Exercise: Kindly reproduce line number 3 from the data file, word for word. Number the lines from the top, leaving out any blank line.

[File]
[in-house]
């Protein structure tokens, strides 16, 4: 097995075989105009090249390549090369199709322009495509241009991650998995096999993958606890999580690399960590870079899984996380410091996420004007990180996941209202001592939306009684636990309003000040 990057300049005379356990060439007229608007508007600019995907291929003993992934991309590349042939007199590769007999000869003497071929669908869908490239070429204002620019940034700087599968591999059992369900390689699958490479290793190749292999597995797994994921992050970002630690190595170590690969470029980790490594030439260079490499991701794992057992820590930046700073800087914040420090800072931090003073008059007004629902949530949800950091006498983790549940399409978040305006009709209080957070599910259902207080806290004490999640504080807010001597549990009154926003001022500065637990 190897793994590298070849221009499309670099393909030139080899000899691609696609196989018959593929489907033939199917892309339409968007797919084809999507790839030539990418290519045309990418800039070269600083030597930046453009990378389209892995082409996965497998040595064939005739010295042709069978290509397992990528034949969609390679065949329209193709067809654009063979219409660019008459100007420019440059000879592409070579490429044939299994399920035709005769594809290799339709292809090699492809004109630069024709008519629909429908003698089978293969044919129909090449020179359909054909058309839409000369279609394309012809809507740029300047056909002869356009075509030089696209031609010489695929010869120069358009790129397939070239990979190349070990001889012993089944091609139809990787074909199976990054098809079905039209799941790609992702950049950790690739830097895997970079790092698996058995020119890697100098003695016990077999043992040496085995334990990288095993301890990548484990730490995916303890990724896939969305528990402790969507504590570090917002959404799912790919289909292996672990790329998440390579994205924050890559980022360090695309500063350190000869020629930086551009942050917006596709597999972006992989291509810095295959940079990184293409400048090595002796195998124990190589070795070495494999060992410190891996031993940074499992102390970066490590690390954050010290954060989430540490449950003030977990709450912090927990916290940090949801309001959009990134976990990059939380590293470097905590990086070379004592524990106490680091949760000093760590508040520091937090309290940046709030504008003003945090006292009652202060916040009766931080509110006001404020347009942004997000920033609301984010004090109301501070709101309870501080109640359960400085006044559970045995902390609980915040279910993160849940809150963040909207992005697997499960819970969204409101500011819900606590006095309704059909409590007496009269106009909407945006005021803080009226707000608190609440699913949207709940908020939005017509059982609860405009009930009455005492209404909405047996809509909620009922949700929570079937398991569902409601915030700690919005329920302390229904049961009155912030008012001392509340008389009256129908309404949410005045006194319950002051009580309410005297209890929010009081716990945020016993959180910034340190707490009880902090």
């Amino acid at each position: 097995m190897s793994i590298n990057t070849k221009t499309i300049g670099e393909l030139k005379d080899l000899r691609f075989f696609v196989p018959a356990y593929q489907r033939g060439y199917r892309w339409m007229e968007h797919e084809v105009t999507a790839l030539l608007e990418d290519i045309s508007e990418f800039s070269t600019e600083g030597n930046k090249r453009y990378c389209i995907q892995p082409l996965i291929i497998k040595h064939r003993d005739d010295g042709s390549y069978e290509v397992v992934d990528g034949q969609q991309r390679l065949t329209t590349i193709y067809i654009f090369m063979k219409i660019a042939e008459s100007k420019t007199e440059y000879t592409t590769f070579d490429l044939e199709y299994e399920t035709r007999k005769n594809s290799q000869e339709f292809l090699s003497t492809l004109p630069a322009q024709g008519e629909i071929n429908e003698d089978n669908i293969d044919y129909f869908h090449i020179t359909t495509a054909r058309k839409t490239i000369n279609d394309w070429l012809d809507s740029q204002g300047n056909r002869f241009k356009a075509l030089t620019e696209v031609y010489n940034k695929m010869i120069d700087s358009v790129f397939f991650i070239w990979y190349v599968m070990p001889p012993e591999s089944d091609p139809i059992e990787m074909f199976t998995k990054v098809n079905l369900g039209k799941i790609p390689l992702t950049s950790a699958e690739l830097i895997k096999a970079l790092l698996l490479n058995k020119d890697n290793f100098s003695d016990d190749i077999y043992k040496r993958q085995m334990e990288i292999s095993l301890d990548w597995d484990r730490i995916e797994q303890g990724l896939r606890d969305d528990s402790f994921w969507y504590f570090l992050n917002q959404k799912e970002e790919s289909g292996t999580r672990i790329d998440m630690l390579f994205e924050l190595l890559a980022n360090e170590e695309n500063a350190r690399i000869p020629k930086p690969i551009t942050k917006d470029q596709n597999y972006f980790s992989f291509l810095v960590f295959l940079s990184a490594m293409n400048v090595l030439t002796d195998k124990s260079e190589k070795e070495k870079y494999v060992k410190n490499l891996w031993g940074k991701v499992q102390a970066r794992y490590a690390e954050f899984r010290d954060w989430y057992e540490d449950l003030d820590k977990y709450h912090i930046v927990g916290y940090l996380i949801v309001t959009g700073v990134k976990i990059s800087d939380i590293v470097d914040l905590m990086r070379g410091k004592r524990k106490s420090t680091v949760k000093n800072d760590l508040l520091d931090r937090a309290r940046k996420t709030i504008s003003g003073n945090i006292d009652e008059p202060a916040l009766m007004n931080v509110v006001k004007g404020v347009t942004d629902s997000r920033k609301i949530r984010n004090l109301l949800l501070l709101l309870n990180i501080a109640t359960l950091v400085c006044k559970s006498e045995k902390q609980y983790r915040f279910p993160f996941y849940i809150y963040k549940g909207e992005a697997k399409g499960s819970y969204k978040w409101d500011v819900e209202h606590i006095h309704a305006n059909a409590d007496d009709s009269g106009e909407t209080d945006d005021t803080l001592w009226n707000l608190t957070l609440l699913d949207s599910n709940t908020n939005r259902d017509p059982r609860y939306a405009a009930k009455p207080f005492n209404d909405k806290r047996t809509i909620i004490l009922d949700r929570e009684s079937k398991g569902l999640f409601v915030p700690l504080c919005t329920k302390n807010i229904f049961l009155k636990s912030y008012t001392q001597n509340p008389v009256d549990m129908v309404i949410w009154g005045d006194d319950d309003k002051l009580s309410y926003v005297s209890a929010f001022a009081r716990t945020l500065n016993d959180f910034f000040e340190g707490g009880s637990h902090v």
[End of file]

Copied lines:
């Amino acid at each position: 097995m190897s793994i590298n990057t070849k221009t499309i300049g670099e393909l030139k005379d080899l000899r691609f075989f696609v196989p018959a356990y593929q489907r033939g060439y199917r892309w339409m007229e968007h797919e084809v105009t999507a790839l030539l608007e990418d290519i045309s508007e990418f800039s070269t600019e600083g030597n930046k090249r453009y990378c389209i995907q892995p082409l996965i291929i497998k040595h064939r003993d005739d010295g042709s390549y069978e290509v397992v992934d990528g034949q969609q991309r390679l065949t329209t590349i193709y067809i654009f090369m063979k219409i660019a042939e008459s100007k420019t007199e440059y000879t592409t590769f070579d490429l044939e199709y299994e399920t035709r007999k005769n594809s290799q000869e339709f292809l090699s003497t492809l004109p630069a322009q024709g008519e629909i071929n429908e003698d089978n669908i293969d044919y129909f869908h090449i020179t359909t495509a054909r058309k839409t490239i000369n279609d394309w070429l012809d809507s740029q204002g300047n056909r002869f241009k356009a075509l030089t620019e696209v031609y010489n940034k695929m010869i120069d700087s358009v790129f397939f991650i070239w990979y190349v599968m070990p001889p012993e591999s089944d091609p139809i059992e990787m074909f199976t998995k990054v098809n079905l369900g039209k799941i790609p390689l992702t950049s950790a699958e690739l830097i895997k096999a970079l790092l698996l490479n058995k020119d890697n290793f100098s003695d016990d190749i077999y043992k040496r993958q085995m334990e990288i292999s095993l301890d990548w597995d484990r730490i995916e797994q303890g990724l896939r606890d969305d528990s402790f994921w969507y504590f570090l992050n917002q959404k799912e970002e790919s289909g292996t999580r672990i790329d998440m630690l390579f994205e924050l190595l890559a980022n360090e170590e695309n500063a350190r690399i000869p020629k930086p690969i551009t942050k917006d470029q596709n597999y972006f980790s992989f291509l810095v960590f295959l940079s990184a490594m293409n400048v090595l030439t002796d195998k124990s260079e190589k070795e070495k870079y494999v060992k410190n490499l891996w031993g940074k991701v499992q102390a970066r794992y490590a690390e954050f899984r010290d954060w989430y057992e540490d449950l003030d820590k977990y709450h912090i930046v927990g916290y940090l996380i949801v309001t959009g700073v990134k976990i990059s800087d939380i590293v470097d914040l905590m990086r070379g410091k004592r524990k106490s420090t680091v949760k000093n800072d760590l508040l520091d931090r937090a309290r940046k996420t709030i504008s003003g003073n945090i006292d009652e008059p202060a916040l009766m007004n931080v509110v006001k004007g404020v347009t942004d629902s997000r920033k609301i949530r984010n004090l109301l949800l501070l709101l309870n990180i501080a109640t359960l950091v400085c006044k559970s006498e045995k902390q609980y983790r915040f279910p993160f996941y849940i809150y963040k549940g909207e992005a697997k399409g499960s819970y969204k978040w409101d500011v819900e209202h606590i006095h309704a305006n059909a409590d007496d009709s009269g106009e909407t209080d945006d005021t803080l001592w009226n707000l608190t957070l609440l699913d949207s599910n709940t908020n939005r259902d017509p059982r609860y939306a405009a009930k009455p207080f005492n209404d909405k806290r047996t809509i909620i004490l009922d949700r929570e009684s079937k398991g569902l999640f409601v915030p700690l504080c919005t329920k302390n807010i229904f049961l009155k636990s912030y008012t001392q001597n509340p008389v009256d549990m129908v309404i949410w009154g005045d006194d319950d309003k002051l009580s309410y926003v005297s209890a929010f001022a009081r716990t945020l500065n016993d959180f910034f000040e340190g707490g009880s637990h902090v």